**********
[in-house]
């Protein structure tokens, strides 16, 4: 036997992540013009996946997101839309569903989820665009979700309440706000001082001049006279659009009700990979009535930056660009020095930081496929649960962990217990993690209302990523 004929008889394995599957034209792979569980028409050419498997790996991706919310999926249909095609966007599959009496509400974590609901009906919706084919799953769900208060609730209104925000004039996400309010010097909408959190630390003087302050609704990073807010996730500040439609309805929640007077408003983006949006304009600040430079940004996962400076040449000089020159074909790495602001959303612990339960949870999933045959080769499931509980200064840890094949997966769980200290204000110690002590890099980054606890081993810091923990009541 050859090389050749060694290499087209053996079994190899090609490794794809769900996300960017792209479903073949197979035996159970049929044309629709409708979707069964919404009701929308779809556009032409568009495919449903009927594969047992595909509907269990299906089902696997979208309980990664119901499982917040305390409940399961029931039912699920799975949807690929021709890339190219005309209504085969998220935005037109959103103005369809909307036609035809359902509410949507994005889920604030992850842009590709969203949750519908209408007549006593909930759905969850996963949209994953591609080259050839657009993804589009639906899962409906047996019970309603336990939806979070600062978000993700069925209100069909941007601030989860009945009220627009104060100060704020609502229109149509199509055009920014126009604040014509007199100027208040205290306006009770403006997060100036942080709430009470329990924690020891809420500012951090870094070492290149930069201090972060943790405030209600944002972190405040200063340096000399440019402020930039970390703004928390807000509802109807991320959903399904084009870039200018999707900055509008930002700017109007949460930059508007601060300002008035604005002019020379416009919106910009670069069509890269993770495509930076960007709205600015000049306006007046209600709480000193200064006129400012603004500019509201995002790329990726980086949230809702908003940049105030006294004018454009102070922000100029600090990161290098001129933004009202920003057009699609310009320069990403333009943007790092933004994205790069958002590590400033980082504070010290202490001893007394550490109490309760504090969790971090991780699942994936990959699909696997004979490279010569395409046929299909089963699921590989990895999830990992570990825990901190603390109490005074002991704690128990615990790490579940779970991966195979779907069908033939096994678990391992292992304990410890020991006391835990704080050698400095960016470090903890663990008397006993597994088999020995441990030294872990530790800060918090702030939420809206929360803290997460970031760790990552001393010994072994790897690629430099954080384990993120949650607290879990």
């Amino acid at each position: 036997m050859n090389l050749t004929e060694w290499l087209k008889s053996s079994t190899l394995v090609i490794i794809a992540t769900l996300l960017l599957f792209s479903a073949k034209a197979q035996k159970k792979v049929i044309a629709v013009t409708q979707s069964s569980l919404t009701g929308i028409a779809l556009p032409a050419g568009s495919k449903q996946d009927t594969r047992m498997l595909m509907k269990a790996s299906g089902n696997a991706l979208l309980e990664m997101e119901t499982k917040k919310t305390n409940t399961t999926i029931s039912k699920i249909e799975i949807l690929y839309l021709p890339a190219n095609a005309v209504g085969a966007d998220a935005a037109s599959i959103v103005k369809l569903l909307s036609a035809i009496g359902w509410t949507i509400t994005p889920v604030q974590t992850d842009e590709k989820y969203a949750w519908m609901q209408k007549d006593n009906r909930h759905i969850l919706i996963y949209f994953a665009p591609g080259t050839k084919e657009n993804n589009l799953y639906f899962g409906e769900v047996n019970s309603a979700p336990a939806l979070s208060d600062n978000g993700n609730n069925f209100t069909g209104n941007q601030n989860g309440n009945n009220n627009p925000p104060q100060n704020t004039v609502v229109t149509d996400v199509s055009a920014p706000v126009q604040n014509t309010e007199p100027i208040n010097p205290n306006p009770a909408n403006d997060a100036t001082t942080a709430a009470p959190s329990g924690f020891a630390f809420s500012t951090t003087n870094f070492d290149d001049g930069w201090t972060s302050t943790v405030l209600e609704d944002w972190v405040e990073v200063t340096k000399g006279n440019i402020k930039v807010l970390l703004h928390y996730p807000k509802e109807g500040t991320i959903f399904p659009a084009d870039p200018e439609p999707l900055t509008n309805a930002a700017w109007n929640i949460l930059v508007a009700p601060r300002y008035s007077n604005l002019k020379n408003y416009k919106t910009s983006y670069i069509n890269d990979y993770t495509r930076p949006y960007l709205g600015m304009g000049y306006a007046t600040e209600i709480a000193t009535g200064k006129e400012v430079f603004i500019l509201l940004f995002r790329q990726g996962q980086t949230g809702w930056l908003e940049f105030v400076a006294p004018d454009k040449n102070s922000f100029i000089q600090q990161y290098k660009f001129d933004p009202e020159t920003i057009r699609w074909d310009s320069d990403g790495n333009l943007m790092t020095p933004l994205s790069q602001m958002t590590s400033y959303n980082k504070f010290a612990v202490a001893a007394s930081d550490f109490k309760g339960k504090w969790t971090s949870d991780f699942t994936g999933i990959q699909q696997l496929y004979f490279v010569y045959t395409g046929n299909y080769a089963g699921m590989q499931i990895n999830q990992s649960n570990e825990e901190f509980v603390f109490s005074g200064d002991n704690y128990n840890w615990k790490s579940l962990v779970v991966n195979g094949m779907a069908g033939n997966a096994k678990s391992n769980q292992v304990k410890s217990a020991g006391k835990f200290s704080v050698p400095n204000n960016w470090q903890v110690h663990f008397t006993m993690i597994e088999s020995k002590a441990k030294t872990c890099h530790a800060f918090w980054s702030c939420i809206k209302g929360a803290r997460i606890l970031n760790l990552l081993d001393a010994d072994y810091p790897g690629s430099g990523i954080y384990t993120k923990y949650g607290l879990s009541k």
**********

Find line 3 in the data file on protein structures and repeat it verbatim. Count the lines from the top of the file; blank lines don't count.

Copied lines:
């Amino acid at each position: 036997m050859n090389l050749t004929e060694w290499l087209k008889s053996s079994t190899l394995v090609i490794i794809a992540t769900l996300l960017l599957f792209s479903a073949k034209a197979q035996k159970k792979v049929i044309a629709v013009t409708q979707s069964s569980l919404t009701g929308i028409a779809l556009p032409a050419g568009s495919k449903q996946d009927t594969r047992m498997l595909m509907k269990a790996s299906g089902n696997a991706l979208l309980e990664m997101e119901t499982k917040k919310t305390n409940t399961t999926i029931s039912k699920i249909e799975i949807l690929y839309l021709p890339a190219n095609a005309v209504g085969a966007d998220a935005a037109s599959i959103v103005k369809l569903l909307s036609a035809i009496g359902w509410t949507i509400t994005p889920v604030q974590t992850d842009e590709k989820y969203a949750w519908m609901q209408k007549d006593n009906r909930h759905i969850l919706i996963y949209f994953a665009p591609g080259t050839k084919e657009n993804n589009l799953y639906f899962g409906e769900v047996n019970s309603a979700p336990a939806l979070s208060d600062n978000g993700n609730n069925f209100t069909g209104n941007q601030n989860g309440n009945n009220n627009p925000p104060q100060n704020t004039v609502v229109t149509d996400v199509s055009a920014p706000v126009q604040n014509t309010e007199p100027i208040n010097p205290n306006p009770a909408n403006d997060a100036t001082t942080a709430a009470p959190s329990g924690f020891a630390f809420s500012t951090t003087n870094f070492d290149d001049g930069w201090t972060s302050t943790v405030l209600e609704d944002w972190v405040e990073v200063t340096k000399g006279n440019i402020k930039v807010l970390l703004h928390y996730p807000k509802e109807g500040t991320i959903f399904p659009a084009d870039p200018e439609p999707l900055t509008n309805a930002a700017w109007n929640i949460l930059v508007a009700p601060r300002y008035s007077n604005l002019k020379n408003y416009k919106t910009s983006y670069i069509n890269d990979y993770t495509r930076p949006y960007l709205g600015m304009g000049y306006a007046t600040e209600i709480a000193t009535g200064k006129e400012v430079f603004i500019l509201l940004f995002r790329q990726g996962q980086t949230g809702w930056l908003e940049f105030v400076a006294p004018d454009k040449n102070s922000f100029i000089q600090q990161y290098k660009f001129d933004p009202e020159t920003i057009r699609w074909d310009s320069d990403g790495n333009l943007m790092t020095p933004l994205s790069q602001m958002t590590s400033y959303n980082k504070f010290a612990v202490a001893a007394s930081d550490f109490k309760g339960k504090w969790t971090s949870d991780f699942t994936g999933i990959q699909q696997l496929y004979f490279v010569y045959t395409g046929n299909y080769a089963g699921m590989q499931i990895n999830q990992s649960n570990e825990e901190f509980v603390f109490s005074g200064d002991n704690y128990n840890w615990k790490s579940l962990v779970v991966n195979g094949m779907a069908g033939n997966a096994k678990s391992n769980q292992v304990k410890s217990a020991g006391k835990f200290s704080v050698p400095n204000n960016w470090q903890v110690h663990f008397t006993m993690i597994e088999s020995k002590a441990k030294t872990c890099h530790a800060f918090w980054s702030c939420i809206k209302g929360a803290r997460i606890l970031n760790l990552l081993d001393a010994d072994y810091p790897g690629s430099g990523i954080y384990t993120k923990y949650g607290l879990s009541k």